Oh, Bono...not you too!
U2 frontman Bono penned an opinion piece in the New York Times on the fate of the film industry if it fails to heed the mistakes of the music industry in combating online piracy, otherwise known as "file-sharing" (BBC summary article here). Bono suggests that the film industry (and others) should increase internet monitoring and prosecutions of those found to download a low-grade MPEG of "Happy Gilmore" or "The Hangover". Bono seems to believe that the music industry's big failing was not being vigilant enough in catching and suing 13-year olds who wanted to listen to Britney Spears on their PC.
Now, I'm no music company CEO...but, it seems to me that the biggest factor in reducing illegal file-sharing for music was increasing legal channels for content! The mistake of the music industry lay not in laxidasical enforcement, but in clinging to a dying business model built on physical deliverables and brick & mortar retail outlets. By refusing to recognize that Compact Discs and cassettes would not be able to compete with playlists and streaming "radio", the music industry opened the door for illegal channels to fill the void.
The film industry has remained slightly ahead of the game, mostly by having a less portable product which allowed them to watch this happen to music first. "Big Film" (as it were) had the fortune of not being the first target of piracy. They've done fairly well in working with companies like Netflix to provide movie downloads and instant gratification to consumers. But, they'll need to step up that kind of thinking and realize that the business model is changing faster than they are. Already DVDs are on the dying side of technology. There are fewer reasons every week to require a physical deliverable for movie content. With products like Apple TV, Tivo, XBox and other connected devices, direct electronic delivery will supplant discs same as it did with music...only faster.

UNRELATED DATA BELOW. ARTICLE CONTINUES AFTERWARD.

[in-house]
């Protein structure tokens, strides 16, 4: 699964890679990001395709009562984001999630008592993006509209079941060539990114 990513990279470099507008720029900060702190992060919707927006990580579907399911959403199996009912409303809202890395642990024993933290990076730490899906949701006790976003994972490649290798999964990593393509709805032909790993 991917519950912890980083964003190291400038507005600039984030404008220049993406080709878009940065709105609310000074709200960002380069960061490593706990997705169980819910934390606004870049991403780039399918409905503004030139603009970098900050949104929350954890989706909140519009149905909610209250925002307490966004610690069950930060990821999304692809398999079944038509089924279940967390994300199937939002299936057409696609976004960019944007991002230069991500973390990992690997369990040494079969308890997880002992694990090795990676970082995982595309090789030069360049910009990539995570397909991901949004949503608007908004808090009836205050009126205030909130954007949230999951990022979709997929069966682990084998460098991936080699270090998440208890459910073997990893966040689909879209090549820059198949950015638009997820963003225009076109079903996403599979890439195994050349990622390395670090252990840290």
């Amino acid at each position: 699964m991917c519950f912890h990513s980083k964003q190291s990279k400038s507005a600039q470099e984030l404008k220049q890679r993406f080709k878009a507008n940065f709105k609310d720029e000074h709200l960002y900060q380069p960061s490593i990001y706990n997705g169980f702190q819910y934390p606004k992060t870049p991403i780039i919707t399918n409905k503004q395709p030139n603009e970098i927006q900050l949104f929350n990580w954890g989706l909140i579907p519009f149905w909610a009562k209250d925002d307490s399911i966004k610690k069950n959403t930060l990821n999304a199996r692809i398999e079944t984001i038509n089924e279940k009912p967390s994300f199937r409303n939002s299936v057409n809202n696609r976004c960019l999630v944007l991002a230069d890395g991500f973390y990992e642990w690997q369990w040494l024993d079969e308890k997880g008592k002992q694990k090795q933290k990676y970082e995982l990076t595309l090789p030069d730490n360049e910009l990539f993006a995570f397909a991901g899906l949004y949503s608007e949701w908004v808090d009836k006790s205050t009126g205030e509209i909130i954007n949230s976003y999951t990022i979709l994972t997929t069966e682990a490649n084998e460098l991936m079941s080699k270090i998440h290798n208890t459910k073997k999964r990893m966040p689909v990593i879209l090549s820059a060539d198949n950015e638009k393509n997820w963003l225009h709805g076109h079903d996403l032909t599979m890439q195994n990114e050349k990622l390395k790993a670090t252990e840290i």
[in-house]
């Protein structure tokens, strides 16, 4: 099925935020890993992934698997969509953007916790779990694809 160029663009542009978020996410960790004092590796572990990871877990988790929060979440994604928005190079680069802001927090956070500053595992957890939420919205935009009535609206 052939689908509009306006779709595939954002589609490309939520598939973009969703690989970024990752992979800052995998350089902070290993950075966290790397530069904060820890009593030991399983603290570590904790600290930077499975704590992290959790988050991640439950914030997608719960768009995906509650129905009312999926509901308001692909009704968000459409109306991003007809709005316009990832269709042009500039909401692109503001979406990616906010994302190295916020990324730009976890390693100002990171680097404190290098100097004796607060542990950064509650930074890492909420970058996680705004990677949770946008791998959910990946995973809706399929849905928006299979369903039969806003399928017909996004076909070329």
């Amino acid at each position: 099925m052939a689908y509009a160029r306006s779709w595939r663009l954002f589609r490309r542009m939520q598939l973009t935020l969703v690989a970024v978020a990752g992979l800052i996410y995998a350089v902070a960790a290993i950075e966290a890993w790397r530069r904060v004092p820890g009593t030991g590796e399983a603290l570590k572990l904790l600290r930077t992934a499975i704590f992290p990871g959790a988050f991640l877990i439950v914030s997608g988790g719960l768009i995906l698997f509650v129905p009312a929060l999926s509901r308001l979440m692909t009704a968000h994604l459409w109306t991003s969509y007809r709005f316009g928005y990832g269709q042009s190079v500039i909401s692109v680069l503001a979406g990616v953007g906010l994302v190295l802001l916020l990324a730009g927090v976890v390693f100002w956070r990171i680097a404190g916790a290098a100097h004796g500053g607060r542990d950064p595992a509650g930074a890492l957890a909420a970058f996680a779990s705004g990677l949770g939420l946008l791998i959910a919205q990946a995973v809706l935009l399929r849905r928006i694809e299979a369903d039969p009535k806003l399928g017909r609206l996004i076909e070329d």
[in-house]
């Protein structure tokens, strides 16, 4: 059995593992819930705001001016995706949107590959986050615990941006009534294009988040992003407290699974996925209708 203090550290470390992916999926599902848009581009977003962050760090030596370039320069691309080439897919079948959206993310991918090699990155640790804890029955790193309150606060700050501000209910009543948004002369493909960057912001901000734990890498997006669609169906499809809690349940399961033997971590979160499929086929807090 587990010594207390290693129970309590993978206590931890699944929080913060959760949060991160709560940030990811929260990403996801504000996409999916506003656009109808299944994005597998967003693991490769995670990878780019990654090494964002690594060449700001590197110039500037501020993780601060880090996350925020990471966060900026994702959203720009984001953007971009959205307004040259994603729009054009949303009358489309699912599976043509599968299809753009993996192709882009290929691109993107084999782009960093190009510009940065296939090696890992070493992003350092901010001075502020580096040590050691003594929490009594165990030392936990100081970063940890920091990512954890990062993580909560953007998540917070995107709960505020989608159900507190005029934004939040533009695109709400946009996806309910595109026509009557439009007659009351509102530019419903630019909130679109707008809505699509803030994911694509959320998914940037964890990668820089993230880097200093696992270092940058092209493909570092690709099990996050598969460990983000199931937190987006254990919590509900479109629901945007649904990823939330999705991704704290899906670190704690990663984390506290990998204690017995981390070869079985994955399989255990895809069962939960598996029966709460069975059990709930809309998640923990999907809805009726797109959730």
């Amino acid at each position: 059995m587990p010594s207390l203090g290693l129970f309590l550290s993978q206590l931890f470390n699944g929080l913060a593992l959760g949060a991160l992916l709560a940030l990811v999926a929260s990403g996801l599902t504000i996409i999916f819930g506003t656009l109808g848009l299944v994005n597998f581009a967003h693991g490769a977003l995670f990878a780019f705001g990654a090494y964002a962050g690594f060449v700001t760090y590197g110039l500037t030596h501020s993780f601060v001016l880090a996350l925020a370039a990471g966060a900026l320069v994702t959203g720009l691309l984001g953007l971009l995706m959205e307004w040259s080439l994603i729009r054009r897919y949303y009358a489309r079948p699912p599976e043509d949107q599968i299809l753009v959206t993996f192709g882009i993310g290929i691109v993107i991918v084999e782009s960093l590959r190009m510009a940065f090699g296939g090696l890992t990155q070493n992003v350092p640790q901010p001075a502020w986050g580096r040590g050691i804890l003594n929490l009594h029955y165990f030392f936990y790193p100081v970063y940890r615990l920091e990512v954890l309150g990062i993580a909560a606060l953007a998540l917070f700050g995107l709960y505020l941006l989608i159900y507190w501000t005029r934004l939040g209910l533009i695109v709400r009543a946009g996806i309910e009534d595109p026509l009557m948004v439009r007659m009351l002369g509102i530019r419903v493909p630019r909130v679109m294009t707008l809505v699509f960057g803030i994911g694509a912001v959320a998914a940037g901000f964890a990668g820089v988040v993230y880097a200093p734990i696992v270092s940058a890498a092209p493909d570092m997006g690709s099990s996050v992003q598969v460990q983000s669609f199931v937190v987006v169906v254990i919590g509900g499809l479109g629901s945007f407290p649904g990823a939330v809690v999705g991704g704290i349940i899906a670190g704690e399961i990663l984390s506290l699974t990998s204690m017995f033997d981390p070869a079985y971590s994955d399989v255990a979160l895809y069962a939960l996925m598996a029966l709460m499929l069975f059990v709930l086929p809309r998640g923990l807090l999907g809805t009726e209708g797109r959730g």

This bury-your-head-in-the-sand approach is really what's killing broadcast television. The business model has not kept up with technology and consumer habits. First was the "keep our shows off the internet or we'll sue" approach. Then the battles between making it available on the network's own website or as a paid download on iTunes. Then Hulu, TV.com...and who knows what's next....But the fact remains that the consumer has made it clear that appointment viewing is no more. On-Demand is what's being demanded. You want large numbers of viewers to tune in at the same time? You need an event, not a partially funded, poorly-written half-wit "comedy". You want people to sit through commercials? If I have a choice at all, it simply isn't going to happen. Change the model...be it subscriptions, premium content, embedded sponsorships, micro-targeted programming, anything else. But it should be so painfully clear to all networks by now that the advertising driven model of scheduled programming is resting firmly in the backyard of 8-tracks and VHS.
Film has been mostly forward thinking, and if a major iTunes-style deal is on the horizon, they're likely to be in decent shape. Network television is not dead yet, but unless they take a comprehensive approach to changing the medium, you might as well call them "Blockbuster".
(Disclosure: Long AAPL. No positions in any other entertainment-based industry)
(Secondary Disclosure: Half the reason I wrote this was for the pun in the headline...)